In addition to what is already mentioned in the other answers, I would like to point out that you are both overestimating and underestimating the time the transition takes in the US.
The US Presidential Election is an indirect election. In the election on November, 4th, the citizens of the USA did not elect the President. They elected the Electoral College. It is the Electoral College that elects the President, and this vote does not happen until December, 14th. So, if you are simply counting from election to inauguration, then the transition period is actually only five weeks. And the votes are only counted on January, 6th, so if you are counting from the moment that we know who the winner is, then that is only two weeks.
On the other hand, about 1000 of the political appointees require Senate confirmation, and these confirmation hearings can drag on for months! So, if you count from election to having every single member of Cabinet, every agency Director, etc. installed and confirmed, that can require the better part of a year.
The appointees are really the crux here. In the UK and many other countries, the overwhelming part of the government bureaucracy are professional bureaucrats with no political affiliation. Their job is simply to enact the will of the government, whoever that may be. Only the very top level of bureaucracy are political appointees, and only this top level needs to be exchanged.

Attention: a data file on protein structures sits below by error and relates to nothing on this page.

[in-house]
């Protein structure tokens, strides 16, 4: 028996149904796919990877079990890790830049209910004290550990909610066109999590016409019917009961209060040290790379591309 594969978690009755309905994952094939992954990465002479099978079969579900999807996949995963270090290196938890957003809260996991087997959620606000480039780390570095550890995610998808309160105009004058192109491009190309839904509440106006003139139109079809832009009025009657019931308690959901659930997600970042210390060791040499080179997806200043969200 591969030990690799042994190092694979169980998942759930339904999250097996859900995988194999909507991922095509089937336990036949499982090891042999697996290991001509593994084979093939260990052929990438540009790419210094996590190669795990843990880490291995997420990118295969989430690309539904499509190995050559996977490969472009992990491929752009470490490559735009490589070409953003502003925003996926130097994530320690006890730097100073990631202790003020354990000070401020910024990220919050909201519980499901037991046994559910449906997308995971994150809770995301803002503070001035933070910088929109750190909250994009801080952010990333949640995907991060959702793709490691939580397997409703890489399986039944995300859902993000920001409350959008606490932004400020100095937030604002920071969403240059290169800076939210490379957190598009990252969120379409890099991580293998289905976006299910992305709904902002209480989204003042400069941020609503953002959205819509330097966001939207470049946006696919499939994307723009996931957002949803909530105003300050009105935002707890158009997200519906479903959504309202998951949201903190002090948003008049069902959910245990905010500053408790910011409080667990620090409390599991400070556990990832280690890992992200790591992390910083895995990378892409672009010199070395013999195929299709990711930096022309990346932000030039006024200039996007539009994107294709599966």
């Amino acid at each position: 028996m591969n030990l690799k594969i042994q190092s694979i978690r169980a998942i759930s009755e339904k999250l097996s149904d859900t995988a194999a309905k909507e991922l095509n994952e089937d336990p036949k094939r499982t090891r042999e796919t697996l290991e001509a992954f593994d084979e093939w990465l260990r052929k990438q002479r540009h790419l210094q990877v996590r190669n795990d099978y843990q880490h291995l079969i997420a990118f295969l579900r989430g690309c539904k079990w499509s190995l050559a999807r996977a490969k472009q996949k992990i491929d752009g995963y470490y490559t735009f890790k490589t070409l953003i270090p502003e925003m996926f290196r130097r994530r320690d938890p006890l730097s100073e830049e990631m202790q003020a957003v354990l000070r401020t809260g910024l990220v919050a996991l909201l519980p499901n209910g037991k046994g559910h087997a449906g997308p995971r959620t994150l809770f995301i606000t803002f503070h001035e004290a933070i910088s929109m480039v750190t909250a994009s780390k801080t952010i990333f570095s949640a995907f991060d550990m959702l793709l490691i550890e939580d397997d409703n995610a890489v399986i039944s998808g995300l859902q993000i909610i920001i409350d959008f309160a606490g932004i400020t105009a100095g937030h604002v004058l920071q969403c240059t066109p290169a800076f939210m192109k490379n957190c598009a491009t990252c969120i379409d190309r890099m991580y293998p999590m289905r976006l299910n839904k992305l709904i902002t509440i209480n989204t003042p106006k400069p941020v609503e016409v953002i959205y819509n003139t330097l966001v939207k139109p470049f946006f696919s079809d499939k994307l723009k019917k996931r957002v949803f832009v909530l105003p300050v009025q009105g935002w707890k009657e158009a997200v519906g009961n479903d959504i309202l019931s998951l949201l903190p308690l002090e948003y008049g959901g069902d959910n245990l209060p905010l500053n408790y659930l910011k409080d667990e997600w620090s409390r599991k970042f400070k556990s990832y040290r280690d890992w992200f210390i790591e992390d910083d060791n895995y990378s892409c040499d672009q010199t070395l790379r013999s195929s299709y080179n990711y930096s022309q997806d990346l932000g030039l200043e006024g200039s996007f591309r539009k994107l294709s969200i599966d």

In the US, however, political appointees go much, much lower into the actual nuts and bolts of the bureaucracy. There are thousands and thousands of posts that will need to be filled, and as mentioned above, up to 1000 of those posts require Senate confirmation. Consider that the Senate will likely have a Republican majority when Joe Biden is inaugurated, and you can imagine that that is not easy.
Not only is it the case that simply filling all those thousands of positions takes very long, there is an additional problem: because this change is so deep, a lot of institutional knowledge is lost every time the administration changes. In order to prevent that from happening, there need to be lengthy handovers between the old and new bureaucrats. In a country like the UK, the same person works in the same department maybe for decades, and then has multiple years to train their replacement. This works to preserve institutional knowledge.
And let's not forget that every one of those multiple thousand appointees may have an entire staff of their own, or at least a secretary or an assistant.
All in all, the really simple answer is: there is just a lot more stuff to do.